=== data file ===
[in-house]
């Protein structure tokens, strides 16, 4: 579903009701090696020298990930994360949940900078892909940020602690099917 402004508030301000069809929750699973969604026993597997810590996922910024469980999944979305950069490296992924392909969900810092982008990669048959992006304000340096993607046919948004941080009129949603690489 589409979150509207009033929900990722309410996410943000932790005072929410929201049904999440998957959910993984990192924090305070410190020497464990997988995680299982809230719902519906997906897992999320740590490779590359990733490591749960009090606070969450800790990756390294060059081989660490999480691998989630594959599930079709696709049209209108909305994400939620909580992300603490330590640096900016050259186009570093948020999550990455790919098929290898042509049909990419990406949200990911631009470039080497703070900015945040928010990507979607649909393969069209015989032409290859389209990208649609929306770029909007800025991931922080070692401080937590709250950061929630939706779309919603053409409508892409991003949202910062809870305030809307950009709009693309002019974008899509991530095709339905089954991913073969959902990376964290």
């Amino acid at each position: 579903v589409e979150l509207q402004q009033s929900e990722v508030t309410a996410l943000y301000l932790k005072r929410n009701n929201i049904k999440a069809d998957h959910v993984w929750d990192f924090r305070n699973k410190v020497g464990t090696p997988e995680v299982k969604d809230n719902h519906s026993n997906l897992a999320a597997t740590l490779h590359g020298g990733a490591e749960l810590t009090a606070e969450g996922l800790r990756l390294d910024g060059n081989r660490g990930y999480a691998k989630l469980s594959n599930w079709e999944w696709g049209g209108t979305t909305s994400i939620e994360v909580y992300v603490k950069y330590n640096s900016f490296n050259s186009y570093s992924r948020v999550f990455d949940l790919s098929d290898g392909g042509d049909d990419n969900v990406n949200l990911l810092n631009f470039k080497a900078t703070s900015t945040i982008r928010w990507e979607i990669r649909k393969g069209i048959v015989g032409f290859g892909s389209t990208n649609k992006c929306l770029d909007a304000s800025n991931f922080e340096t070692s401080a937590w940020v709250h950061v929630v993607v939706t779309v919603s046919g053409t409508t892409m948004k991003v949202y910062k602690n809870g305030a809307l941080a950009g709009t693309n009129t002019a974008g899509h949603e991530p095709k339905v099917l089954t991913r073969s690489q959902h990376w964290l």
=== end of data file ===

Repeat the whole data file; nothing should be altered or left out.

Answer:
[in-house]
């Protein structure tokens, strides 16, 4: 579903009701090696020298990930994360949940900078892909940020602690099917 402004508030301000069809929750699973969604026993597997810590996922910024469980999944979305950069490296992924392909969900810092982008990669048959992006304000340096993607046919948004941080009129949603690489 589409979150509207009033929900990722309410996410943000932790005072929410929201049904999440998957959910993984990192924090305070410190020497464990997988995680299982809230719902519906997906897992999320740590490779590359990733490591749960009090606070969450800790990756390294060059081989660490999480691998989630594959599930079709696709049209209108909305994400939620909580992300603490330590640096900016050259186009570093948020999550990455790919098929290898042509049909990419990406949200990911631009470039080497703070900015945040928010990507979607649909393969069209015989032409290859389209990208649609929306770029909007800025991931922080070692401080937590709250950061929630939706779309919603053409409508892409991003949202910062809870305030809307950009709009693309002019974008899509991530095709339905089954991913073969959902990376964290």
């Amino acid at each position: 579903v589409e979150l509207q402004q009033s929900e990722v508030t309410a996410l943000y301000l932790k005072r929410n009701n929201i049904k999440a069809d998957h959910v993984w929750d990192f924090r305070n699973k410190v020497g464990t090696p997988e995680v299982k969604d809230n719902h519906s026993n997906l897992a999320a597997t740590l490779h590359g020298g990733a490591e749960l810590t009090a606070e969450g996922l800790r990756l390294d910024g060059n081989r660490g990930y999480a691998k989630l469980s594959n599930w079709e999944w696709g049209g209108t979305t909305s994400i939620e994360v909580y992300v603490k950069y330590n640096s900016f490296n050259s186009y570093s992924r948020v999550f990455d949940l790919s098929d290898g392909g042509d049909d990419n969900v990406n949200l990911l810092n631009f470039k080497a900078t703070s900015t945040i982008r928010w990507e979607i990669r649909k393969g069209i048959v015989g032409f290859g892909s389209t990208n649609k992006c929306l770029d909007a304000s800025n991931f922080e340096t070692s401080a937590w940020v709250h950061v929630v993607v939706t779309v919603s046919g053409t409508t892409m948004k991003v949202y910062k602690n809870g305030a809307l941080a950009g709009t693309n009129t002019a974008g899509h949603e991530p095709k339905v099917l089954t991913r073969s690489q959902h990376w964290l």